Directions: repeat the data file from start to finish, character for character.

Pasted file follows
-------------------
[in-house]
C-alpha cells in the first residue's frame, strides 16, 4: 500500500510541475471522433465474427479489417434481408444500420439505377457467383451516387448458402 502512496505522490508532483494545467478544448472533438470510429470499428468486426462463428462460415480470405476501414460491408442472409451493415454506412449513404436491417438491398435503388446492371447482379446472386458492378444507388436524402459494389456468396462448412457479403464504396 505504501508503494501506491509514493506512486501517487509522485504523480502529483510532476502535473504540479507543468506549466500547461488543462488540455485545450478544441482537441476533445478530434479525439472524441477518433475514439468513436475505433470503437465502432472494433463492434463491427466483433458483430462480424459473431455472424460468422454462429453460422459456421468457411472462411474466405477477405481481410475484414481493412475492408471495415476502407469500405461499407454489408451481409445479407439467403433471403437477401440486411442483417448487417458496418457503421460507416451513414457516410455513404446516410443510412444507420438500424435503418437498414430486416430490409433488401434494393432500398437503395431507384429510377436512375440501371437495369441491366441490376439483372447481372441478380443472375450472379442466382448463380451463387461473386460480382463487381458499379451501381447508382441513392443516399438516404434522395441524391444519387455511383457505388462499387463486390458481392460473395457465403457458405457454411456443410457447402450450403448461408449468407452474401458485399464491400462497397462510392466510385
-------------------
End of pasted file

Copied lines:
[in-house]
C-alpha cells in the first residue's frame, strides 16, 4: 500500500510541475471522433465474427479489417434481408444500420439505377457467383451516387448458402 502512496505522490508532483494545467478544448472533438470510429470499428468486426462463428462460415480470405476501414460491408442472409451493415454506412449513404436491417438491398435503388446492371447482379446472386458492378444507388436524402459494389456468396462448412457479403464504396 505504501508503494501506491509514493506512486501517487509522485504523480502529483510532476502535473504540479507543468506549466500547461488543462488540455485545450478544441482537441476533445478530434479525439472524441477518433475514439468513436475505433470503437465502432472494433463492434463491427466483433458483430462480424459473431455472424460468422454462429453460422459456421468457411472462411474466405477477405481481410475484414481493412475492408471495415476502407469500405461499407454489408451481409445479407439467403433471403437477401440486411442483417448487417458496418457503421460507416451513414457516410455513404446516410443510412444507420438500424435503418437498414430486416430490409433488401434494393432500398437503395431507384429510377436512375440501371437495369441491366441490376439483372447481372441478380443472375450472379442466382448463380451463387461473386460480382463487381458499379451501381447508382441513392443516399438516404434522395441524391444519387455511383457505388462499387463486390458481392460473395457465403457458405457454411456443410457447402450450403448461408449468407452474401458485399464491400462497397462510392466510385